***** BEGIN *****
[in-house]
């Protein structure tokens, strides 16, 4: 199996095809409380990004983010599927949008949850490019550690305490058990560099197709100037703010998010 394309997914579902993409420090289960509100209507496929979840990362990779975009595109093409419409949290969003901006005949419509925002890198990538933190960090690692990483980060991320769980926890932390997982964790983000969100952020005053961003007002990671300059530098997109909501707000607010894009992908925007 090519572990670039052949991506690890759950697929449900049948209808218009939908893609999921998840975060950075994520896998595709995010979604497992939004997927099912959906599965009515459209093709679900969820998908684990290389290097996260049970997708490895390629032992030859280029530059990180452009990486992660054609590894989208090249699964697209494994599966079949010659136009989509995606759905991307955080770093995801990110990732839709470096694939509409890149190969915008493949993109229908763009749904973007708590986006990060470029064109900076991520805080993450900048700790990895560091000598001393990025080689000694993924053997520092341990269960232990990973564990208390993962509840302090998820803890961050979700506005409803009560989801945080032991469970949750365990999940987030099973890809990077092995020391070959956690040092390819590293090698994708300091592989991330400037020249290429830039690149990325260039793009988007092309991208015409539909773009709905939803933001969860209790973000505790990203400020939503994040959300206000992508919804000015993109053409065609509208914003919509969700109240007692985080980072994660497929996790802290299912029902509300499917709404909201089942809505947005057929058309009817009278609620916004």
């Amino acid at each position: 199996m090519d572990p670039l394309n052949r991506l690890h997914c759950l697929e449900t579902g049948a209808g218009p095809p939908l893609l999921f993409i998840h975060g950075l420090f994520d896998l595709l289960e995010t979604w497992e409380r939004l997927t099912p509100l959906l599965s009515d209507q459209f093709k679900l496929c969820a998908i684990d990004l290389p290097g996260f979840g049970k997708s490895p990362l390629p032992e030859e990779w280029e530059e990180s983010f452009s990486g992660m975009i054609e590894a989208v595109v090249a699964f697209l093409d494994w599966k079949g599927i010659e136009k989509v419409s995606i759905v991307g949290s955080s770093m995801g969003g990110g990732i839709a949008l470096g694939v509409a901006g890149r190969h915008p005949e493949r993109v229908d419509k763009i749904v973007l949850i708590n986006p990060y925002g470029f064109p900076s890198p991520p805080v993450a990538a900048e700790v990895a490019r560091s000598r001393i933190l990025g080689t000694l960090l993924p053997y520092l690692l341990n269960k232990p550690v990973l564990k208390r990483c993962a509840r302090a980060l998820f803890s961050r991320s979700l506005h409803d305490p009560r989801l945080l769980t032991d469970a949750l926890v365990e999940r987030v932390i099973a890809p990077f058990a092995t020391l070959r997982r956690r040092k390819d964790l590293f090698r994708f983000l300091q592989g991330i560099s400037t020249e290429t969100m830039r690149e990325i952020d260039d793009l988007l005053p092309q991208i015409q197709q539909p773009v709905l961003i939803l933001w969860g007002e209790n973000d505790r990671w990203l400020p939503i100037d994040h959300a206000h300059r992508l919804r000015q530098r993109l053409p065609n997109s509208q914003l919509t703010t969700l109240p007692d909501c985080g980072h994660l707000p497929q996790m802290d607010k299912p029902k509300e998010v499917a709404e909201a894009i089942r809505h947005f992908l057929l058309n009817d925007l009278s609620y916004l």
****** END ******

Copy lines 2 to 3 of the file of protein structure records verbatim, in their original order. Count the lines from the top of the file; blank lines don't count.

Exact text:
């Protein structure tokens, strides 16, 4: 199996095809409380990004983010599927949008949850490019550690305490058990560099197709100037703010998010 394309997914579902993409420090289960509100209507496929979840990362990779975009595109093409419409949290969003901006005949419509925002890198990538933190960090690692990483980060991320769980926890932390997982964790983000969100952020005053961003007002990671300059530098997109909501707000607010894009992908925007 090519572990670039052949991506690890759950697929449900049948209808218009939908893609999921998840975060950075994520896998595709995010979604497992939004997927099912959906599965009515459209093709679900969820998908684990290389290097996260049970997708490895390629032992030859280029530059990180452009990486992660054609590894989208090249699964697209494994599966079949010659136009989509995606759905991307955080770093995801990110990732839709470096694939509409890149190969915008493949993109229908763009749904973007708590986006990060470029064109900076991520805080993450900048700790990895560091000598001393990025080689000694993924053997520092341990269960232990990973564990208390993962509840302090998820803890961050979700506005409803009560989801945080032991469970949750365990999940987030099973890809990077092995020391070959956690040092390819590293090698994708300091592989991330400037020249290429830039690149990325260039793009988007092309991208015409539909773009709905939803933001969860209790973000505790990203400020939503994040959300206000992508919804000015993109053409065609509208914003919509969700109240007692985080980072994660497929996790802290299912029902509300499917709404909201089942809505947005057929058309009817009278609620916004």
């Amino acid at each position: 199996m090519d572990p670039l394309n052949r991506l690890h997914c759950l697929e449900t579902g049948a209808g218009p095809p939908l893609l999921f993409i998840h975060g950075l420090f994520d896998l595709l289960e995010t979604w497992e409380r939004l997927t099912p509100l959906l599965s009515d209507q459209f093709k679900l496929c969820a998908i684990d990004l290389p290097g996260f979840g049970k997708s490895p990362l390629p032992e030859e990779w280029e530059e990180s983010f452009s990486g992660m975009i054609e590894a989208v595109v090249a699964f697209l093409d494994w599966k079949g599927i010659e136009k989509v419409s995606i759905v991307g949290s955080s770093m995801g969003g990110g990732i839709a949008l470096g694939v509409a901006g890149r190969h915008p005949e493949r993109v229908d419509k763009i749904v973007l949850i708590n986006p990060y925002g470029f064109p900076s890198p991520p805080v993450a990538a900048e700790v990895a490019r560091s000598r001393i933190l990025g080689t000694l960090l993924p053997y520092l690692l341990n269960k232990p550690v990973l564990k208390r990483c993962a509840r302090a980060l998820f803890s961050r991320s979700l506005h409803d305490p009560r989801l945080l769980t032991d469970a949750l926890v365990e999940r987030v932390i099973a890809p990077f058990a092995t020391l070959r997982r956690r040092k390819d964790l590293f090698r994708f983000l300091q592989g991330i560099s400037t020249e290429t969100m830039r690149e990325i952020d260039d793009l988007l005053p092309q991208i015409q197709q539909p773009v709905l961003i939803l933001w969860g007002e209790n973000d505790r990671w990203l400020p939503i100037d994040h959300a206000h300059r992508l919804r000015q530098r993109l053409p065609n997109s509208q914003l919509t703010t969700l109240p007692d909501c985080g980072h994660l707000p497929q996790m802290d607010k299912p029902k509300e998010v499917a709404e909201a894009i089942r809505h947005f992908l057929l058309n009817d925007l009278s609620y916004l």